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25 March 2013


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There's an early chapter book that's actually decent called Fire at the Triangle Factory, and a very good younger middle-grade novel called (horridly! THE WORST TITLE!) Gotcha! (http://www.amazon.com/Rosie-New-York-City-Gotcha/dp/0689857144) that's more about the nascent labor movement led by women and the process of striking -- the Triangle Fire is there, but not front-and-center. And there's another YA novel called Lost by Jacqueline Davies that didn't work for me. I like all the ones you mentioned, probably Threads and Flames and Uprising the most. Flesh and Blood So Cheap is a non-fiction account, really well-designed and illustrated with (sometimes graphic and harrowing) photos; I thought it was terrific for MG/YA readers who can handle the horror of it, and I thought Albert Marrin was particularly good at bringing in the way sweatshop conditions still exist and what we can do about social justice today.


I read Uprising. It shows the event through 3 different young women. The narrative shifts viewpoint between the women and by the end you really become invested in each woman. I not only really enjoyed Uprising but learned a lot from it and the subsequent author's note. At the end of the book is a powerful and informative author's note about the factual history of the event, what happened to the owners of the factory, how it lead to work safety reform, and how it spite of said reform, this is still relevant issue today with the global economy. But we need to turn our eyes not just to 3rd world countries and how our demand for artificially low cost clothing contributes to these conditions but also at home where the sweat shops often have terrible working conditions. She also includes bibliographical references.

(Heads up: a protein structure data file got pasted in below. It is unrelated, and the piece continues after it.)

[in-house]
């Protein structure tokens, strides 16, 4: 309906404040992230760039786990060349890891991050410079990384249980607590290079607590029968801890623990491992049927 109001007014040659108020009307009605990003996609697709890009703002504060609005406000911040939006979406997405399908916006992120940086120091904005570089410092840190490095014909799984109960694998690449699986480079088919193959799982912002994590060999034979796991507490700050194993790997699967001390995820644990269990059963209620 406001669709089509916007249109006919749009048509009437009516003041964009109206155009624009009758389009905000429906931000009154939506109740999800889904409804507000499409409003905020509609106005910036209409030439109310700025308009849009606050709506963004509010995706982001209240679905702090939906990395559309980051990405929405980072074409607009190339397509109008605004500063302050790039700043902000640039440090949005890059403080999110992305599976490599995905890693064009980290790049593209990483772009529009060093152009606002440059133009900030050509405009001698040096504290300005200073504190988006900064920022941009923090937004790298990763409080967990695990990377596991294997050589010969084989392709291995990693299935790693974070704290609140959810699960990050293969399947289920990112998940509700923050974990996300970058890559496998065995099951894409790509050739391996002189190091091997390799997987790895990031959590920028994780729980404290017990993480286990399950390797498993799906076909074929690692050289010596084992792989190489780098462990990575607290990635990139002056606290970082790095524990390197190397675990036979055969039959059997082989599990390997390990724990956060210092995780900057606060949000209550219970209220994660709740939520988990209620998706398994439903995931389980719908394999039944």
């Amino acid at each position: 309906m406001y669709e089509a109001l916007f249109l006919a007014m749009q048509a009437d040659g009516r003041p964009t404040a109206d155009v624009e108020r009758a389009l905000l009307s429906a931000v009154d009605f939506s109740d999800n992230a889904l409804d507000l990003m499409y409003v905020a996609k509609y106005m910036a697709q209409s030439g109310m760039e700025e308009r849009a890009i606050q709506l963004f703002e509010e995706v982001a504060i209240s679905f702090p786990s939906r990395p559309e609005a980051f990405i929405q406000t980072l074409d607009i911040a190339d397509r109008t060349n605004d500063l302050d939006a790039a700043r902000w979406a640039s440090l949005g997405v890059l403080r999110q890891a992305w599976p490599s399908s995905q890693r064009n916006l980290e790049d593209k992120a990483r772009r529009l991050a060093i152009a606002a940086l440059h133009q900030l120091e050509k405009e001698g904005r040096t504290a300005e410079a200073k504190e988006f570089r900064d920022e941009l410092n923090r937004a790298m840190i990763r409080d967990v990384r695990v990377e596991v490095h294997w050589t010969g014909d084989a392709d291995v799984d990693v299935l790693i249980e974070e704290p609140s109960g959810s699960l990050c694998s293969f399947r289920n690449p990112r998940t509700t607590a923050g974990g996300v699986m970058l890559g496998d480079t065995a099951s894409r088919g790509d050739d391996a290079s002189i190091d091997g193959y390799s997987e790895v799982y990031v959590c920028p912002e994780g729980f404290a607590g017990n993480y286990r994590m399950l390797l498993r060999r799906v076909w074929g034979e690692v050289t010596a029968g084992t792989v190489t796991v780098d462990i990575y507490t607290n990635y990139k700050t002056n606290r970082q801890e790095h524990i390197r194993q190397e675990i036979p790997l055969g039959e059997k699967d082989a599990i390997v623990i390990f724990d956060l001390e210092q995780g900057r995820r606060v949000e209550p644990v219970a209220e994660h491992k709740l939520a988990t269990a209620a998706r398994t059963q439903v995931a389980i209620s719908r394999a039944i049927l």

Though I haven't read it yet, there is a picture book that came out this year that is garnering a lot of critical praise. Brave Girl: Clara and the Shirtwaist Makers' Strike of 1909 by Michelle Markel, illustrated by Melissa Sweet. Synopsis from the Amelia Bloomer Project website: "When Clara Lemlich came to America, she ended up toiling in a factory job with other young, immigrant workers. After attending night school to learn English, Clara next set her sights on the unfair working conditions in the factories. In 1909, she led the largest walkout by women workers in U.S. history."

I definitely want to check out Triangle. Thank you for featuring it.


Oops. I forgot to close the italics above. Sorry about that.


@Eliza: No problem, I fixed it! Thanks for all of the recs!

@marjorie: On your say-so, I will bump Uprising and Threads & Flames up SLIGHTLY HIGHER than Ashes of Roses. Heh.


I read Triangle last year, I think because of your recommendation, and it was terrific!


Yay! Glad you liked it!


Just wanted to comment on the pretty, pretty cover of Triangle. It's lovely and so perfect for the subject matter. Kudos to the designer on this one.

Leila - I look forward to reading what you thought of Uprising. I've requested Triangle from the library. I'm looking forward to reading it.


@Eliza: Isn't it so pretty? I love how they did the title: just perfect.


The picture book, Brave Girl, I mentioned in my earlier comment is featured today in Anita Silvey's Children's Book-a-Day Almanac. Anita always supplies interesting background about author, the book, or subject matter. I adore this fact, "Clara, by the way, lived to be 96, had two husbands and three children, and even helped organize the staff of her nursing home in later years." Guess you can't take the union organizer out of the girl. Check out Anita's review: http://childrensbookalmanac.com/2013/03/brave-girl-clara-and-the-shirtwaist-makers-strike-of-1909/

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